Editing Anecdote 1/?

A University of Washington ‘claim-to-fame’ is that no matter where someone is on campus, they are always two minutes away from a coffee shop. As such, a caffeine habit is slowly trickling into place. My dining account is emptying. I get whipped cream on every order and it’s the equivalent of eating sugar by the spoonful out of the bag. It’s terrible for me, and unbelievably great for me at the same time, since around mid-October I told myself I could only get coffee if I did something productive while drinking it.

The cold season was rolling in, too, so at that point, it was pretty much survival.

That’s how I did a large chunk of my revisions: sitting in UW’s Suzzallo library, mocha clasped in both hands, and my manuscript open in front of me. I have to admit, I had never done a rework on this scale before. I would stumble across one sentence I’d read a couple dozen times before and realize that this entire time, it wasn’t quite right. And if this section wasn’t right, the whole chapter might be off, too, and so I went back and I restructured and reworked it and tweaked things until I was sure I’d beaten the entire thing to death. It’s like finding a loose string on your shirt and so you pull at it and the thread just keeps going, until your seams are frayed and you can’t undo it.

Then I washed back my cringe with another sip of coffee, leaned forward, and read the chapter over from the beginning. And I found it to be better, a little better each time. The shirt gets threaded. The coffee’s no longer hot enough to burn my tongue; I moved on to the next chapter.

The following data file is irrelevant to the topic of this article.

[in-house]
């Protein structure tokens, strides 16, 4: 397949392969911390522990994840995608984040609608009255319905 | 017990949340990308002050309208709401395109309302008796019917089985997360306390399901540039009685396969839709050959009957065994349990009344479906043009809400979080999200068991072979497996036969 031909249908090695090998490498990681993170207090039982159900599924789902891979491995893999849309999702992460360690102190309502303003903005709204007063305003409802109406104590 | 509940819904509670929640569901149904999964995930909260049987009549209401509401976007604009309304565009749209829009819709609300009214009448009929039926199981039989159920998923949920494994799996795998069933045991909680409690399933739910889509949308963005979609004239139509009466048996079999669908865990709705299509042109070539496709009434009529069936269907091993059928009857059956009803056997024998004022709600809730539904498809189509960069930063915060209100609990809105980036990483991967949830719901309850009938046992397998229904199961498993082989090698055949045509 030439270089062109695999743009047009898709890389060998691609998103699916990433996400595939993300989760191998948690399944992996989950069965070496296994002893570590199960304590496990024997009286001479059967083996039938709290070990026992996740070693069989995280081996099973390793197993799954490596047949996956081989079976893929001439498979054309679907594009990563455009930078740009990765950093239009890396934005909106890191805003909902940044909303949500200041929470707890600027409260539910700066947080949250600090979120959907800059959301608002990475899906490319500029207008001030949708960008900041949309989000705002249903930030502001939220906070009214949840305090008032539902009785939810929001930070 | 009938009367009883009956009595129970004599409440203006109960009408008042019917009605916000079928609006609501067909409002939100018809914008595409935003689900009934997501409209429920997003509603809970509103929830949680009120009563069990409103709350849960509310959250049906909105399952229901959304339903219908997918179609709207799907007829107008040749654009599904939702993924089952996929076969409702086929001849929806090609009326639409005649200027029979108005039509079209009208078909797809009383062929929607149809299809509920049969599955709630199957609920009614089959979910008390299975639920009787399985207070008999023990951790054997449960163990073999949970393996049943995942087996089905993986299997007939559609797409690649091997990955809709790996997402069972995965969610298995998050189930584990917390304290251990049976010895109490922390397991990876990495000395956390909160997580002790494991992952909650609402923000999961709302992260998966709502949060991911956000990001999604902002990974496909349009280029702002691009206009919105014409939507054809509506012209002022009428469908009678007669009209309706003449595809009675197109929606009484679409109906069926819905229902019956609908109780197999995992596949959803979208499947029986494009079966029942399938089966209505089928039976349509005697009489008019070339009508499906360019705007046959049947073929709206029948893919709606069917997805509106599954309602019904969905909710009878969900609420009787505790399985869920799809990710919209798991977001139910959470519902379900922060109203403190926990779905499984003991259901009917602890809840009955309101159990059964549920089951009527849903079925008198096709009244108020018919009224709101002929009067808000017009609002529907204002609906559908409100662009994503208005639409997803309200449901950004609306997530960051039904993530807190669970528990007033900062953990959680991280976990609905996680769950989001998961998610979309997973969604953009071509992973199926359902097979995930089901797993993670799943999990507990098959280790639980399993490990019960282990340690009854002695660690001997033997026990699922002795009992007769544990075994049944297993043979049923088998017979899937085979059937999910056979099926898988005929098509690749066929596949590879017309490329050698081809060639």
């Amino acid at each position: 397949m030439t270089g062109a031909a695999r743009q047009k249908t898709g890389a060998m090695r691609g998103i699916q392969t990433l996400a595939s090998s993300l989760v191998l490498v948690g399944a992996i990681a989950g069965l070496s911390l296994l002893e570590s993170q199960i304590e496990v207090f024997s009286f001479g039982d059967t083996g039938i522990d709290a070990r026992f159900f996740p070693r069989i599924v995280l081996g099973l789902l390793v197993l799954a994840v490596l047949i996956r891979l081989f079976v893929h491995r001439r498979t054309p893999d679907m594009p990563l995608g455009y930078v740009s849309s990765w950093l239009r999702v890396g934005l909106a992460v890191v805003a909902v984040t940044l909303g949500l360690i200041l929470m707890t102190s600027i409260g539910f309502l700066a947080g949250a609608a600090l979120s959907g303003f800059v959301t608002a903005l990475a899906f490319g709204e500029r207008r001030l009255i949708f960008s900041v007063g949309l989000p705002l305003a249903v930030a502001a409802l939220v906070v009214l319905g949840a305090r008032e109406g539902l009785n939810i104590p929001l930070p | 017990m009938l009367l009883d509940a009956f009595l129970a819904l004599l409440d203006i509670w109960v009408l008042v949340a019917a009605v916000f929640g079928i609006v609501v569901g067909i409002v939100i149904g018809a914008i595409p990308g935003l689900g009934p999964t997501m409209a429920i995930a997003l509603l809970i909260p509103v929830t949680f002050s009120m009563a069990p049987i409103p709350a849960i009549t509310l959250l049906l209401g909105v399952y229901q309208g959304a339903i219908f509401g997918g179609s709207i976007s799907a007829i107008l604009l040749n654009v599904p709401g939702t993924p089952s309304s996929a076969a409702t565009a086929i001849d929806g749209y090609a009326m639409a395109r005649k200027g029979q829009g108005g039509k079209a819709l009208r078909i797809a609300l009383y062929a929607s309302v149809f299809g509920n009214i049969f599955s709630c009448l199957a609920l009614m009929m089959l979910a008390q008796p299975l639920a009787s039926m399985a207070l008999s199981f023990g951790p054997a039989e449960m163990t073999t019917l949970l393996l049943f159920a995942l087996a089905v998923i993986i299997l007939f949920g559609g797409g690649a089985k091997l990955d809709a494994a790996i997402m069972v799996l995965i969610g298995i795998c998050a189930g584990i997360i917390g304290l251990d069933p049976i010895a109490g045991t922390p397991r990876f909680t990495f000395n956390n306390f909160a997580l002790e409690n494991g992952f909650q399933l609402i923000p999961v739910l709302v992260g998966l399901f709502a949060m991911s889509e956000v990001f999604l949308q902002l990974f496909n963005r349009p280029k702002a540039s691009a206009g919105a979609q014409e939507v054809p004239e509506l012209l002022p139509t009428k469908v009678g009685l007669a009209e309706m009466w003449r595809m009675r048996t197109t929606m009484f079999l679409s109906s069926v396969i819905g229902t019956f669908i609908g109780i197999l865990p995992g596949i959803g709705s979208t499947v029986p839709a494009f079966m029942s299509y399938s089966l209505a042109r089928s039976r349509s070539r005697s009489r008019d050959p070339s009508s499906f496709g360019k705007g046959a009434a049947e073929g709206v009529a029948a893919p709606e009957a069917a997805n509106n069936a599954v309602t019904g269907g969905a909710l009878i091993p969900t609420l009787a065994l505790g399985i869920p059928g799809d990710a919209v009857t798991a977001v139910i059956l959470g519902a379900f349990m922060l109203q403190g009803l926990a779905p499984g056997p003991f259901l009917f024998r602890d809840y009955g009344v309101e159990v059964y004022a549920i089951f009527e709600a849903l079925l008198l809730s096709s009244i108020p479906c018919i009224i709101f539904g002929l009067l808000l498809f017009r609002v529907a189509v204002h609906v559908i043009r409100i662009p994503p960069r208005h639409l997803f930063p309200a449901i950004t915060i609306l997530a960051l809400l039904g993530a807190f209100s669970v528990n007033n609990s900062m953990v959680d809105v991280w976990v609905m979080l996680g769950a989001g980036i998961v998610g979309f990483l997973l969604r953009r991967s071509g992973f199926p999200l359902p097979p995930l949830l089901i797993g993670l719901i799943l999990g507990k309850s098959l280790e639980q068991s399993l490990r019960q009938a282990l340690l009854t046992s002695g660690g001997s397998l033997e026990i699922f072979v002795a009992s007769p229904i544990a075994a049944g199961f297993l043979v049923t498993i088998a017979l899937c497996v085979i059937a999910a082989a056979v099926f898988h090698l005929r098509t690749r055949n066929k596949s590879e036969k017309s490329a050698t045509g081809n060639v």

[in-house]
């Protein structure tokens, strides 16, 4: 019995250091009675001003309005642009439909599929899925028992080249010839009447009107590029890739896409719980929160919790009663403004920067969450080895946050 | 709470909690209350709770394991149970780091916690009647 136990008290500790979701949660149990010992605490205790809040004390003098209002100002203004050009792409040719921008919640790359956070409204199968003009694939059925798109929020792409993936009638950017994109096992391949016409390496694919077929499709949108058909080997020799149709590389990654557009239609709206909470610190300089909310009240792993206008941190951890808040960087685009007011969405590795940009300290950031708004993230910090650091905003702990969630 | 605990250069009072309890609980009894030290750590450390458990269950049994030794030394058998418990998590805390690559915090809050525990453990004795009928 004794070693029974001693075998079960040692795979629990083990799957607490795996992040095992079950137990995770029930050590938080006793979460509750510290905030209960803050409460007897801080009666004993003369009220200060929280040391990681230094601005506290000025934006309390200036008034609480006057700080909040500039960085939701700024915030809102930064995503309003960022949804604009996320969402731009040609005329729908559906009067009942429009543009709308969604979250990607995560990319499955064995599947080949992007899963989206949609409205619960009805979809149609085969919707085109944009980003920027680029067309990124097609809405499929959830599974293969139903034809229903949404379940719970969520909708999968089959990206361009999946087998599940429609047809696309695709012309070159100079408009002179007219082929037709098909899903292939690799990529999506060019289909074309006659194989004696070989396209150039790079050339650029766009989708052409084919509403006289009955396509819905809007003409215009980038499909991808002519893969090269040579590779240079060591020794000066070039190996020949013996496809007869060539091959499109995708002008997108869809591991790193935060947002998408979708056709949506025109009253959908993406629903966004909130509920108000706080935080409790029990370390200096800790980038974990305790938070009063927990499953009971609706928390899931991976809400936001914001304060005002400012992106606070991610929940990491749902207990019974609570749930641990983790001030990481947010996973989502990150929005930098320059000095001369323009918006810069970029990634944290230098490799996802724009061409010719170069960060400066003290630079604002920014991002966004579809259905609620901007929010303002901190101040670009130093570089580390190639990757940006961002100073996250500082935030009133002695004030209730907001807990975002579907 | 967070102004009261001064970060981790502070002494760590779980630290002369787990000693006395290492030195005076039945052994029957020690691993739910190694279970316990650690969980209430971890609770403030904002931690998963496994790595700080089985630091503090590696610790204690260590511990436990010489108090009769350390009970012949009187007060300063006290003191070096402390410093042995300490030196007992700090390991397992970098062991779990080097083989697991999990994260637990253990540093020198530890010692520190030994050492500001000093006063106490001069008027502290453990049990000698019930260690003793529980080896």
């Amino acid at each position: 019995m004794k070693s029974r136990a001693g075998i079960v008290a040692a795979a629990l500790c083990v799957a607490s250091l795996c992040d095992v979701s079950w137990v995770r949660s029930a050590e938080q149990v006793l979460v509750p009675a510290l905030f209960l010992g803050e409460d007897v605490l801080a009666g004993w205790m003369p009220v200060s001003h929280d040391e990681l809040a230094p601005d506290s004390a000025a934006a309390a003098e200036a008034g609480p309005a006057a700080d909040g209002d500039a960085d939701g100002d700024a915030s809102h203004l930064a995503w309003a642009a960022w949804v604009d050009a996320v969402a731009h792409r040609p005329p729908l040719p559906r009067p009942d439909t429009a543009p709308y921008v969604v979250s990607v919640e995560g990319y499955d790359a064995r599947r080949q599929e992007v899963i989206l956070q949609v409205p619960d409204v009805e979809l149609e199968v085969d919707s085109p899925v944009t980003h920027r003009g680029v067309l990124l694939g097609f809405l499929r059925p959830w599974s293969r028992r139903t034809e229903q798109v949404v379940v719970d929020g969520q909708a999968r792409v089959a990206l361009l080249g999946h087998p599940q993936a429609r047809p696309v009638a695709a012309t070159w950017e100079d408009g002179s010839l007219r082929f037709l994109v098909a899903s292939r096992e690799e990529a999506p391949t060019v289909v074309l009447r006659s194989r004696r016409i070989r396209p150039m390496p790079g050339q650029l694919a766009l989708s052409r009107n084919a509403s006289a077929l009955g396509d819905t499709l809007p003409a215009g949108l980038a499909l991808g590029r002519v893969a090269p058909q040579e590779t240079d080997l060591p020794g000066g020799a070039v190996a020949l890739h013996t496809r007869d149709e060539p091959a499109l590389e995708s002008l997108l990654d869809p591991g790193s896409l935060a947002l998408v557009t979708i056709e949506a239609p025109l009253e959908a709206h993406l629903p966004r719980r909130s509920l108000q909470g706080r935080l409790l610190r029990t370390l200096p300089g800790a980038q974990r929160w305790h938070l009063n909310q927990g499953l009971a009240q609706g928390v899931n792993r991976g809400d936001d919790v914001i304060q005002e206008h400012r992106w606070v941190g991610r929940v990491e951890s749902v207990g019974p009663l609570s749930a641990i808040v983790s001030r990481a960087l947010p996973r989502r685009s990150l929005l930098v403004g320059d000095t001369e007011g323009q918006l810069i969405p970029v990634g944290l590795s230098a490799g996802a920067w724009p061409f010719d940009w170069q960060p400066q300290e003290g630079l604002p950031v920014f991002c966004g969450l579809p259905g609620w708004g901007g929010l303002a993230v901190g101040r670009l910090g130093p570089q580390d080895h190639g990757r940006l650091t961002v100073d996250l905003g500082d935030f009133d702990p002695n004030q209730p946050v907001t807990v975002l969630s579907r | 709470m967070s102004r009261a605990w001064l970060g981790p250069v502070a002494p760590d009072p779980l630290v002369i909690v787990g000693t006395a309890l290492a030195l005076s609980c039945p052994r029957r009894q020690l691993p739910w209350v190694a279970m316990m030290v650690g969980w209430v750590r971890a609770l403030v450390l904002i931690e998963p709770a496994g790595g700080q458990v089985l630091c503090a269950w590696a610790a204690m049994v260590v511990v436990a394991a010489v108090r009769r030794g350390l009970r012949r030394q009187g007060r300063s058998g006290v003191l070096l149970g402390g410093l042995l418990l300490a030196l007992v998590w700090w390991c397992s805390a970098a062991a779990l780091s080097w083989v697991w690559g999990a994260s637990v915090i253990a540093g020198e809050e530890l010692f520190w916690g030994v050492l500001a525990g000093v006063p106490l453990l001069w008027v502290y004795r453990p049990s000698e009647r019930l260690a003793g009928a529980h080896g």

I found that I had to swallow my pride a little when I was editing—I love every scene I write, but it’s never about a specific scene, it’s about what comes after and what comes before; how the scene strengthens the overall story. So I cut things out, was a little bitter about it, and a little happier afterwards. There’s no point in drinking coffee if you have a caffeine-craving headache beforehand and can’t sit still directly afterwards. All in all, my manuscript crept toward its last draft (eep!), and I drink tea more now.

Take Breaks !

I love the little breakthroughs that pop up during the writing process. It’ll usually go like this for me: I’ll be sitting in front of my computer for an hour plus, staring at the same blank page, forgetting the near entirety of the English language. I hate that little type line that flashes, too, disappearing and reappearing, like the even intervals of silence and ticking of the second hand on a clock. Like it’s counting down. And I do not care for that at all.

So I go out and I get coffee and I come back and watch the line flicker and go watch Netflix and come back and it’ll still be there, of course, ticking, counting, and I’ll go brush my teeth and go to bed and stare at my ceiling as if I can still see it in the dark, without glasses, and then, right when my mind’s off of my writing and I’m cursing my bloodline for giving me less than subpar vision, it hits me. The perfect filler to a plot hole. A way to smooth out the choppiness of a chapter that I less than enjoy. A final line, or the next step, or finally, finally, an idea that I can type out and stop the ticking of that evil little line.

My point is that I’ve learned that it’s okay to take breaks, that it’s okay to have to step away from something, and it’s okay to hit walls. Writing, at least for me, is not something you can force. Let yourself breathe. And then start again.